The Enid Blyton Society
The Mountain of Adventure
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Book Details...

First edition: 1949
Publisher: Macmillan
Illustrator: Stuart Tresilian
Category: Adventure Series
Genre: Mystery/Adventure
Type: Novels/Novelettes

On This Page...

Reprint Covers
Review by Anita Bensoussane
Further Illustrations


Wraparound dustwrapper from the 1st edition, illustrated by Stuart Tresilian

Wraparound dustwrapper from the Thames reprint, illustrated by Stuart Tresilian

Spine and front cover from the 1985 edition, illustrated by Pamela Goodchild

1st German edition published by Erika Klopp Verlag in 1952,
illustrated by Walter Born
Foreign Titles
German: Der Berg der Abenteuer
French: Le Mystère de l'Hélicoptère
Dutch: De berg van avontuur
Spanish: Aventura en la Montana
Portuguese: A Aventura na Montanha
Swedish: Aventyrens Berg
Danish: Det Mystiske Bjerg
Finnish: Seikkailujen Vuori
Norwegian: Det Mystiske Fjellet
Icelandic: Aevintyra fjallid
Malaysian: Pengembaraan Di Gunung
Indonesian: Petulangan Di Gunung Bencana

Brief Summary by Courtenay Rule: A stay in a remote farmhouse in Wales should be a quiet and peaceful holiday for Philip, Dinah, Jack and Lucy-Ann. And indeed, there seems little likelihood of any new adventures cropping up as they set out on a camping trip on donkey-back in search of the beautiful Vale of Butterflies. But when they become lost in the thick mountain mist, strange things start to happen. Before too long, the children discover a mountain stronghold that hides a bizarre and dangerous secret experiment — one whose perpetrators will stop at nothing to protect their sinister activities.

Full Review (This may contain spoilers):

Anita Bensoussane's Review
Mrs Mannering and Bill take Jack, Philip, Dinah and Lucy-Ann to a farm-house in the Welsh mountains for the summer holidays, where Philip soon makes friends with a goat named Snowy and a slow-worm whom he calls Sally Slither. This is the first time that Mrs Mannering and Bill have gone on holiday together, perhaps indicating how close they have become. Although they sleep in separate bedrooms, we see them coming down late to breakfast together one morning after the children have already eaten!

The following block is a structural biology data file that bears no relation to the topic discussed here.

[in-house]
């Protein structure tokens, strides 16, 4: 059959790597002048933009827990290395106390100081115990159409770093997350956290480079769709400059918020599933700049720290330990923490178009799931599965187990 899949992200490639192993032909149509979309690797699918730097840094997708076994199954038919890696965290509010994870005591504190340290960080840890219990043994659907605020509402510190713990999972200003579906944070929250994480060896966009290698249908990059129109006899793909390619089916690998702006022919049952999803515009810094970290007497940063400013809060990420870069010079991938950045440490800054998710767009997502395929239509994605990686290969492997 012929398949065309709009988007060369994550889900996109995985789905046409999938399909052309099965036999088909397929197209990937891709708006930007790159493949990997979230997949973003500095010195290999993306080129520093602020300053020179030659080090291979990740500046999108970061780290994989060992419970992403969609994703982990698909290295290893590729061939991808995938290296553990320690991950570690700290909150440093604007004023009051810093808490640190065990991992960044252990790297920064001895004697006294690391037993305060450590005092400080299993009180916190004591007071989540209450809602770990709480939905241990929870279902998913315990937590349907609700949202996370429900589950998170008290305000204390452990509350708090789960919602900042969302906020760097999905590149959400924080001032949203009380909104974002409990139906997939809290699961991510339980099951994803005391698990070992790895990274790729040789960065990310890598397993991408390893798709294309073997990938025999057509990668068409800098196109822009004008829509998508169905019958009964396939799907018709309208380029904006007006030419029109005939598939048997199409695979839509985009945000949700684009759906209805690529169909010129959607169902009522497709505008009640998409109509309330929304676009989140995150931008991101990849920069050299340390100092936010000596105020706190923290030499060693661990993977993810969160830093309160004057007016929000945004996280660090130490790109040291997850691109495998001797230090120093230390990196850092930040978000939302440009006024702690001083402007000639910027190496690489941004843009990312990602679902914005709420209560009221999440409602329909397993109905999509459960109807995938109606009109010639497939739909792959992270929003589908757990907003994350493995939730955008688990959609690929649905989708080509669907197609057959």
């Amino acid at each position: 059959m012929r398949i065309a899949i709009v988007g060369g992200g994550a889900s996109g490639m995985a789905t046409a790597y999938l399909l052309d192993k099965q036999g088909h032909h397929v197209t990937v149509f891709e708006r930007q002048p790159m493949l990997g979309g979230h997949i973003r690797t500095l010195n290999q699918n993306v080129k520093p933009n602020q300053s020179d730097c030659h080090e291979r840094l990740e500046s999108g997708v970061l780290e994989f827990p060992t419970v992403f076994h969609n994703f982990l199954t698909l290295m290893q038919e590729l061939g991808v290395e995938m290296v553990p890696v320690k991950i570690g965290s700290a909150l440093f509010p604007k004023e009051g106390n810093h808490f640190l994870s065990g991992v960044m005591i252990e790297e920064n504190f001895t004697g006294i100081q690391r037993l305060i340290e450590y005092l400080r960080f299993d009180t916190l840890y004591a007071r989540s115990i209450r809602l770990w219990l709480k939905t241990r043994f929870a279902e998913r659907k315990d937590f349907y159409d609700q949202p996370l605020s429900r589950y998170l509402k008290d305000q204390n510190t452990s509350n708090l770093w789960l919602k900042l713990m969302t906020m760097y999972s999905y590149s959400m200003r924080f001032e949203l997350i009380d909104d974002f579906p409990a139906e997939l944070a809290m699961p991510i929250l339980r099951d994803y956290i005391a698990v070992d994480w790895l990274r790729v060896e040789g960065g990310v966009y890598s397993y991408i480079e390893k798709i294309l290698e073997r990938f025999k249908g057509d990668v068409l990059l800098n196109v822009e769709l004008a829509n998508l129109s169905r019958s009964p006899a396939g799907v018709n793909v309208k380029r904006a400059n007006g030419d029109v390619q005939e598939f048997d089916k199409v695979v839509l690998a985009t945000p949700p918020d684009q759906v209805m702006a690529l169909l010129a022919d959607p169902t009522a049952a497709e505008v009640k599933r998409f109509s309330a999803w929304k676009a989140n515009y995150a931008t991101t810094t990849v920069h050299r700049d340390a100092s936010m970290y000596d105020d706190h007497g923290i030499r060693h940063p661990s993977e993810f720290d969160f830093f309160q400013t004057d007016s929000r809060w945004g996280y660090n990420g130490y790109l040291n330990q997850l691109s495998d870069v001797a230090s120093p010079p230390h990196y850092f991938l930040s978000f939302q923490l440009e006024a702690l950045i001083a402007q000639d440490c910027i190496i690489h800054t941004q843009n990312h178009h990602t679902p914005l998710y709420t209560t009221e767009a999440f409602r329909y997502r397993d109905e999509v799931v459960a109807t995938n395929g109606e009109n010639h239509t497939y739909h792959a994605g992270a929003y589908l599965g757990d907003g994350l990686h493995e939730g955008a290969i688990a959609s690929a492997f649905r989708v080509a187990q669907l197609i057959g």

All six plan to head into the mountains for a few days on donkeys, taking tents and food with them, but, when Mrs Mannering traps her hand in the barn door and hurts it badly, Bill decides to stay behind and keep her company while the children go off into the mountains with David, the brother of Trefor the shepherd. David is a shy, nervous old man who speaks Welsh and knows only a few words of English. His map-reading skills are almost non-existent so he is pretty useless as a guide. David and the children are supposed to be heading for the Vale of Butterflies, but after a couple of days they have lost their way and Jack proposes that they stop and camp halfway up a mountain which rises steeply above them.

That's when things begin to happen. The children are awoken at night by the howling of a pack of wolves, David flees after seeing something or someone lurking in the bushes, all the donkeys but one (Dapple) run off after David, and curious rumbling noises and puffs of crimson smoke come from the mountain.

One night, Philip finds himself surrounded by the "wolves" and realises that they are actually Alsatian dogs. Like all animals, they are irresistibly drawn to Philip and, with his encouragement, soon befriend all the children.